Orangutan seen using medicinal plant to treat wound in first for wild animals

An orangutan has been observed using a plant with healing properties to treat a wound on its face, in what scientists say is a first for wild animals.

Biologists witnessed the male Sumatran orangutan - named Rakus - chewing the leaves of a climbing plant known as Akar Kuning.

He applied the juicy mixture that was produced on to a wound on his right cheek for more than 30 minutes, until the injury was completely covered.

Scientists said he selectively ripped off leaves and chewed on them, before applying the resulting mixture precisely on to the injured area, just below his right eye.

There was no sign of infection in the following days, and in less than five days the wound was closed before healing completely inside a month, the researchers added.

The Akar Kuning plant, which is found in tropical forests of South East Asia, is known for its pain relieving and anti-inflammatory effects and is often used in traditional medicine to treat diseases such as dysentery, diabetes and malaria.

Rakus was not observed putting it anywhere else, so researchers concluded he was probably using the medicinal plant to treat the wound.

Dr Isabelle Laumer, a primatologist and cognitive biologist at the Max Planck Institute of Animal Behaviour, said Rakus had sustained the wound three days earlier, probably during a fight with a neighbouring male.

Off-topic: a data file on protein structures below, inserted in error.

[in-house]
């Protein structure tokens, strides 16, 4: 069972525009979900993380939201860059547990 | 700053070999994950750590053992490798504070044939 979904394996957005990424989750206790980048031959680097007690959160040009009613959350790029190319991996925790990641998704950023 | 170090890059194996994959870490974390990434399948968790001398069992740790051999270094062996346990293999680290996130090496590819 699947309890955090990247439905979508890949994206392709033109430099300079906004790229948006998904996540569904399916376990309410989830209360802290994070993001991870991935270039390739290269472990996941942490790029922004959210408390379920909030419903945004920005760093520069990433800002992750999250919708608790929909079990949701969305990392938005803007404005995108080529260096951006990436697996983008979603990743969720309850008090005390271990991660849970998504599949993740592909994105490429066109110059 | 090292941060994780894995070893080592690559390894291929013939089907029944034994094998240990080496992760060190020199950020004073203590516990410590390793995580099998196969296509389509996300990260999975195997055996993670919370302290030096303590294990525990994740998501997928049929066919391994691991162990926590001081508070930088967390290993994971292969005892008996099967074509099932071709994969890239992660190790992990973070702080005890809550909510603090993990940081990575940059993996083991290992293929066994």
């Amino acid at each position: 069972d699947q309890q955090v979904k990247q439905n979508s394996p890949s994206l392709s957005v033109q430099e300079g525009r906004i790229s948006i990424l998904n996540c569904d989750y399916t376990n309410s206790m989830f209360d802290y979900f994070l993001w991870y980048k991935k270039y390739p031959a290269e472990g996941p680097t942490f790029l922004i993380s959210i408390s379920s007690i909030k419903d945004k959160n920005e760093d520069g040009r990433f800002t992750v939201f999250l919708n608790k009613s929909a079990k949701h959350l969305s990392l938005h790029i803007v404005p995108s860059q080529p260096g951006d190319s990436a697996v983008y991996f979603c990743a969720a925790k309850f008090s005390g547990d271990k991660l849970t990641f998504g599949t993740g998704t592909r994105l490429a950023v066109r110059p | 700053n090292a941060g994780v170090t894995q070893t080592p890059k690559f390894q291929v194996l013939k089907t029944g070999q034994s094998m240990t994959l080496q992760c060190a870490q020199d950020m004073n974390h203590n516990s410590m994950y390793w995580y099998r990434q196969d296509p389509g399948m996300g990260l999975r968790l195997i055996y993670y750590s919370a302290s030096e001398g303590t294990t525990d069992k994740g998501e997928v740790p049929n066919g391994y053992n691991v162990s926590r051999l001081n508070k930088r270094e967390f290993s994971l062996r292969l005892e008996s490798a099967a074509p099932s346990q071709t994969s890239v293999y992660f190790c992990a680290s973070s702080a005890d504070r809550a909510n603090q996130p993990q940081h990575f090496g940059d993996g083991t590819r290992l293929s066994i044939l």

She said testing of the plant's chemical compounds showed it had a type of alkaloid, which contains "antibacterial, anti-inflammatory, anti-fungal, antioxidant, and other biological activities of relevance to wound healing".

Rakus was also observed resting more than usual after being wounded.

Dr Laumer said: "Sleep positively affects wound healing as growth hormone release, protein synthesis and cell division are increased during sleep."

What was less clear to the team was how the ape came to know of Akar Kuning's healing properties.

Dr Laumer said orangutans at the Suaq Balimbing research site in Indonesia "rarely eat the plant... [but] individuals may accidentally touch their wounds while feeding on this plant and thus unintentionally apply the plant's juice to their wounds."

In other words, Rakus may have discovered its benefits by accident.

Read more from Sky News:
Ex-politician beats wife to death in CCTV footage
Face of 75,000-year-old Neanderthal woman revealed

The team said its findings, published in the journal Scientific Reports, could help shed light on how the knowledge of wound medications evolved in humans.

It said this is the first time a wild animal has been observed using a plant with known medicinal properties to treat wounds.

The site in Indonesia is a protected rainforest area that is home to 150 Sumatran orangutans.

It's a critically endangered species, with around 7,500 left, the World Wildlife Fund said on its website.